Southwestern Historical Quarterly
This is an excellent book, providing the reader with the first comprehensive
study of the subject since Carl Coke Rister's Oil: Titan of the Southwest (Norman:
University of Oklahoma Press, 1949). The roles of the important and colorful
characters such as Patillo Higgins, "Dad" Joiner, and H. L. Hunt are related, as
well as the development of major companies such as the Texas Company (Texa-
co) and Gulf Oil. It is easy to follow the development of the major fields and
their role in the growth of the industry. The authors have made a valuable con-
tribution by including coverage of not only the economic influence of the oil
booms but their social impact on the various sections of the Lone Star State.
They also describe how the industry developed differently in Texas. In most
parts of the country, outside developers quickly took control of new fields and
dominated the process. This was not the case in Texas. Both state and local
politicians were wary of outsiders and companies such as Standard Oil found it
difficult to compete. This in part was due to general skepticism towards outsiders
and in part to the political influence of local oilmen. The authors do an out-
standing job of demonstrating the continuing battle between the various groups,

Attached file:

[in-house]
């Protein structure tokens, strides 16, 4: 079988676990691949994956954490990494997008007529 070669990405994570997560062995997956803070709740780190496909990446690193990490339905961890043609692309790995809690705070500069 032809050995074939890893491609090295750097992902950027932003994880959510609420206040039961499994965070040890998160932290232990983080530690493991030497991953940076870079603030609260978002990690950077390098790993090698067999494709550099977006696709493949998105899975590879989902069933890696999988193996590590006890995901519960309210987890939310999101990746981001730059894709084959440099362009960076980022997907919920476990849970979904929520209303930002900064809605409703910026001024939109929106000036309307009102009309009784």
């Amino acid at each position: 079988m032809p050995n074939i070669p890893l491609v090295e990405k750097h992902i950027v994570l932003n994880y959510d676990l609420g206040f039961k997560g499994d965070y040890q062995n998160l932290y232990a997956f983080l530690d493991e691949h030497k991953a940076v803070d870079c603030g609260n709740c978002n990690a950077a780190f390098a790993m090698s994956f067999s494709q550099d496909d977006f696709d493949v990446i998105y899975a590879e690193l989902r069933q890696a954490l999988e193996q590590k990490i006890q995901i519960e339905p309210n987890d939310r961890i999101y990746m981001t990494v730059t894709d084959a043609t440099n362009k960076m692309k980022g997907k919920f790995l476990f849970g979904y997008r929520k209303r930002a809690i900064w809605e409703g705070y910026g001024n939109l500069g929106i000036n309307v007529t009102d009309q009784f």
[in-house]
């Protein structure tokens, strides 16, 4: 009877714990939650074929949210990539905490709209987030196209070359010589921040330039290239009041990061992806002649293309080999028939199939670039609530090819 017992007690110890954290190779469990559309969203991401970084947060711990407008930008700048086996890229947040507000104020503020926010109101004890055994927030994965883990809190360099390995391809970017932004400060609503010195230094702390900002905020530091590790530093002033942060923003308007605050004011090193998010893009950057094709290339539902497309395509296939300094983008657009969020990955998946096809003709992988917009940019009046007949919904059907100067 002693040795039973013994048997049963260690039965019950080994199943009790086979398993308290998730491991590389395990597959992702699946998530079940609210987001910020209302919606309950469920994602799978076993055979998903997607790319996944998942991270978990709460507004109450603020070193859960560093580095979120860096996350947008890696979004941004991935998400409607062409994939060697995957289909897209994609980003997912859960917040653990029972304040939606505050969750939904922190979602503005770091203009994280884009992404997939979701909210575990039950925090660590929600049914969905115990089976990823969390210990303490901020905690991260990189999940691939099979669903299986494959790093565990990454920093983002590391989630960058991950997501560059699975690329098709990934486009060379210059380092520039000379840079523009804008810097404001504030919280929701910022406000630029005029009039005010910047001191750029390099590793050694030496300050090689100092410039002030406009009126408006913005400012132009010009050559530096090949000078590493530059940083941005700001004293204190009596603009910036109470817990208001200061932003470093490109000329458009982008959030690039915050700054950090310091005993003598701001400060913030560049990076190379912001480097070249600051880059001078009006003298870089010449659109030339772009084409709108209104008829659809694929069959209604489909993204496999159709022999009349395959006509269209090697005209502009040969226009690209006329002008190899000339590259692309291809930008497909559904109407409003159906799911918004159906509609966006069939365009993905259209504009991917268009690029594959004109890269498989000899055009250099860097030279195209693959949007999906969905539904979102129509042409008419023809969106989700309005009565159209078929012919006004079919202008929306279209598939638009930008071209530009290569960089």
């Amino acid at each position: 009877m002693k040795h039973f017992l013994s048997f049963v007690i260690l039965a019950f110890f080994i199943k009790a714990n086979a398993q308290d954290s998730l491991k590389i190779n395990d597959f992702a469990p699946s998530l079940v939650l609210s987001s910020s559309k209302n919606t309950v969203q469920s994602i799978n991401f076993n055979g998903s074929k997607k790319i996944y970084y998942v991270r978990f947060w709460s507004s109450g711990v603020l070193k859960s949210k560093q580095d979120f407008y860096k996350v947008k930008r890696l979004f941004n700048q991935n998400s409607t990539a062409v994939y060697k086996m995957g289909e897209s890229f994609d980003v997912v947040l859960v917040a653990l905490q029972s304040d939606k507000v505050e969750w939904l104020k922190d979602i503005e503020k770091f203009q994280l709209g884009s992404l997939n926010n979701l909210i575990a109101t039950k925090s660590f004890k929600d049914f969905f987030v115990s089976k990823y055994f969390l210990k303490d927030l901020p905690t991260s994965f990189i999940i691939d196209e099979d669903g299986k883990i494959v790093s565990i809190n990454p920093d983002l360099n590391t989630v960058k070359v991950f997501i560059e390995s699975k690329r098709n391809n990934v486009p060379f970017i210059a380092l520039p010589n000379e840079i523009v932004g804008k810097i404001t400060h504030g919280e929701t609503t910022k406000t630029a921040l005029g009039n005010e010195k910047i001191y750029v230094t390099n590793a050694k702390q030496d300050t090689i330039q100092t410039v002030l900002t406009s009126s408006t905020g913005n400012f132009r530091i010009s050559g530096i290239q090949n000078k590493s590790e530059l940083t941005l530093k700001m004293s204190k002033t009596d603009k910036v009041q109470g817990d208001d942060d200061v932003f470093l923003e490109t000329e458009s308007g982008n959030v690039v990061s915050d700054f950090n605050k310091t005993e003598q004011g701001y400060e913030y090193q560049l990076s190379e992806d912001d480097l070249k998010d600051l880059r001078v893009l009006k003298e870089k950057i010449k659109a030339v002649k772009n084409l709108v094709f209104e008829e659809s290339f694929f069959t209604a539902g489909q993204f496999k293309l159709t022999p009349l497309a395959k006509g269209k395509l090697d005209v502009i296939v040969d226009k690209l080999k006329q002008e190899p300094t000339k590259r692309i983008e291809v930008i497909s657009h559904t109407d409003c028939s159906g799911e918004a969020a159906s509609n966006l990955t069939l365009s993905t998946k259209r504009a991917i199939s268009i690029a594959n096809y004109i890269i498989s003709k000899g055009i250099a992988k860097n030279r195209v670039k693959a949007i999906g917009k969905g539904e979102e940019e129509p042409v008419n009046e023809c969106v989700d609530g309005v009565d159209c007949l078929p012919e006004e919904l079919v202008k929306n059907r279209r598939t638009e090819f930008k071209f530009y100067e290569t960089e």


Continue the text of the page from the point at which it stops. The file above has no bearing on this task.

including details of the careers of James S. Hogg and Ross Sterling.
Another central theme of the book is development of the Texas Railroad Com-
mission as a regulator for the petroleum industry. The state was aggressive in reg-
ulating the railroad business in the last part of the nineteenth century, but was
slow in establishing a viable organization to watch over the oil industry. The au-
thors illustrate how the oilmen thwarted the state's efforts until the crisis of the
1930s created by the East Texas Field forced the state to begin serious regulation.
The authors have included small but informative maps of each of the major
fields, and have provided an excellent glossary of oil field terminology (pp.
277-283) that is most useful to the general reader. Anyone interested in the
twentieth-century Texas oil business should read this book and watch for the
publication of the next volume on the years after World War II.
Austin Carl N. Tyson
Acts of Faith: The Catholzc Church in Texas, 1900oo-950. By James Talmadge Moore.
(College Station: Texas A&M University Press, 2002. Pp. viii+263. Illustra-
tions, preface, appendix, notes, index. ISBN 1-58544-139-2. $29.95, cloth.)
In his new book, James Talmadge Moore presents an engaging chronicle of
the Catholic Church's activities in the Lone Star State during the first half of the
twentieth century. Taking up chronologically where his earlier book, Through
Fire and Flood: The Catholic Church in Frontzer Texas, 1836-g9oo (Texas A&M Uni-
versity Press, 1992), left off, the author details the growth of the Catholic
Church in Texas during the first half of the twentieth century.
Organized into fifteen chapters, the book can be divided into three parts. The
first five chapters establish the social and cultural climates in which the Catholic
Church functioned during the first three decades of the century. The following
six chapters describe the establishment of new dioceses in El Paso and the Pan-
Texas State Historical Association. The Southwestern Historical Quarterly, Volume 106, July 2002 - April, 2003. Austin, Texas. The Portal to Texas History. http://texashistory.unt.edu/ark:/67531/metapth101223/. Accessed December 19, 2013.